Harvard Baseball's Brush with Perfection

Published by Andrew R. Mooney on April 23, 2012 at 10:12PM

On Saturday, unheralded Chicago White Sox lefthander Philip Humber recorded the 21st perfect game in MLB history, retiring 27 Seattle Mariners batters in order en route to a 4-0 victory. 11 years ago, a Harvard pitcher had a similar brush with history, facing the minimum 27 batters—but he did not quite achieve perfection.

Ben Crockett, perhaps Harvard’s best pitcher of the last 25 years, toed the rubber for the Crimson in an April matchup against Dartmouth with fiery stuff waiting to be unleashed from his right arm.

One after another, members of the Big Green were mowed down. Over half of them—14, to be exact—struck out, helpless before Crockett’s onslaught, which ended in a 10-0 Harvard victory.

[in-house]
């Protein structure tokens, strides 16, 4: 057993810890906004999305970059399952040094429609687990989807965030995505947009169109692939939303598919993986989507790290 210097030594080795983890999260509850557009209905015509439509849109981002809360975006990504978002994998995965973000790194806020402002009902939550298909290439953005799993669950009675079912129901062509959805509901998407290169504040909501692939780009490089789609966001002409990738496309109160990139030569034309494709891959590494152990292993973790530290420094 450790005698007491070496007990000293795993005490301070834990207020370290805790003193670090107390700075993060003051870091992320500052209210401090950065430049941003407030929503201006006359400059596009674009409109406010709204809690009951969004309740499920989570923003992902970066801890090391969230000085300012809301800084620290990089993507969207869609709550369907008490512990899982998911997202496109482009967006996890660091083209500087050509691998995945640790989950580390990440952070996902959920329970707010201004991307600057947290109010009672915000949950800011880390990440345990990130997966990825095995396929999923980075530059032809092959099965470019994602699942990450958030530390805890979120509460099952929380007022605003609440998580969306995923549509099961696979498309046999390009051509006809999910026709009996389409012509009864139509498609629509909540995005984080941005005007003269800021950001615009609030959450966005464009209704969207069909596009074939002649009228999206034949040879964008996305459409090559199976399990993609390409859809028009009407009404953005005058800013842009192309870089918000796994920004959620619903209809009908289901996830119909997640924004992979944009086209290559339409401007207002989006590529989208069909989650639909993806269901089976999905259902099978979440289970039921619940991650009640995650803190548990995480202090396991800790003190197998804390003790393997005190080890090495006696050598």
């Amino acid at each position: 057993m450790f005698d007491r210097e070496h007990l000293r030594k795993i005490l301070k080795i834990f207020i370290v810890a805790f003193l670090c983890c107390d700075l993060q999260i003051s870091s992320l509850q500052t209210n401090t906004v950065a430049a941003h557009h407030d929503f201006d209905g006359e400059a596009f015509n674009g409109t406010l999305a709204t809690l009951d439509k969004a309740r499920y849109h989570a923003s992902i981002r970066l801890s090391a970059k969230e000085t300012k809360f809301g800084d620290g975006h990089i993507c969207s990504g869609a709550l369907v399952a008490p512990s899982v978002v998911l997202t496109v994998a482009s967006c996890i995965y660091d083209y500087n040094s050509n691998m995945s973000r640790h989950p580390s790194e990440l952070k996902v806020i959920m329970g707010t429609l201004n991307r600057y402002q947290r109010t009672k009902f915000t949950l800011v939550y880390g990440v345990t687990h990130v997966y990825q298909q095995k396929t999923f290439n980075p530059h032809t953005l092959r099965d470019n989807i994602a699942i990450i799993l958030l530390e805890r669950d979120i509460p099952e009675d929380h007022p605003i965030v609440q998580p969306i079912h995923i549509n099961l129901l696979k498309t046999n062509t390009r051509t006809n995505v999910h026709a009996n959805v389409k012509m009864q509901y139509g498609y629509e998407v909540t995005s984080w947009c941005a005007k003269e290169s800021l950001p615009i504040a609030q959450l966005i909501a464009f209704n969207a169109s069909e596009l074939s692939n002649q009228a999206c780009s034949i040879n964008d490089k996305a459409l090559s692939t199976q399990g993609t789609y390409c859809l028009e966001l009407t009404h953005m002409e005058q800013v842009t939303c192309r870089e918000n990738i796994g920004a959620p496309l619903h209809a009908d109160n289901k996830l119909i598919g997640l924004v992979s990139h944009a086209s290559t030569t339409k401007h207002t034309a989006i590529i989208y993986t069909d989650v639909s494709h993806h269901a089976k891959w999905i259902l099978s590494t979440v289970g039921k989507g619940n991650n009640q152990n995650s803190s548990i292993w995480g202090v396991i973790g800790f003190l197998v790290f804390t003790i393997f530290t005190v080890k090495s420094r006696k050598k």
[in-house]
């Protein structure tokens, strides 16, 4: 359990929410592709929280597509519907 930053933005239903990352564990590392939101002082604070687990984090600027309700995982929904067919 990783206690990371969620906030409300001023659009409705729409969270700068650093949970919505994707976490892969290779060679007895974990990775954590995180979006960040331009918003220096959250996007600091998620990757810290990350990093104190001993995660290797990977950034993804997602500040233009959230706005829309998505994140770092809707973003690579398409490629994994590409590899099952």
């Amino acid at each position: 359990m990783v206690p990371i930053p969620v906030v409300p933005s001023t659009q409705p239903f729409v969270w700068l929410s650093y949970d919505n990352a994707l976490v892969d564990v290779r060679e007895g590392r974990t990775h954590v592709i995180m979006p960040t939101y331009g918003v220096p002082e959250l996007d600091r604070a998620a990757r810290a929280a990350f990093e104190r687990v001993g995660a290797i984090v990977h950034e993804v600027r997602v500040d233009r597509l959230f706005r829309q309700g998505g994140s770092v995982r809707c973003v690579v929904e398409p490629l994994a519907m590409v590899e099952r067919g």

Yet, despite facing only 27 batters and allowing no hits, Crockett did not record a perfect game. Center fielder Bryan Hale committed an error in the second inning, marring Crockett’s bid for one of baseball’s most uncommon achievements.

Still, after recording the final out, Crockett had pitched a no-hitter. Perhaps more impressive was Crockett’s efficiency in completing the feat; in addition to his 14 strikeouts, he allowed no walks and threw just 85 pitches.

But the postgame celebration of Crockett’s accomplishment was muted. With a loss in the first game of the day’s doubleheader, the Crimson was eliminated from contention for the Ivy League championship.

"This is the worst feeling in the world," Harvard coach Joe Walsh told the Crimson after the game.

Crockett went on to earn Second-Team All-American honors the following season, posting a 6-4 record and 108 strikeouts. Crockett then played five seasons in the minor leagues, but he never made it to the majors.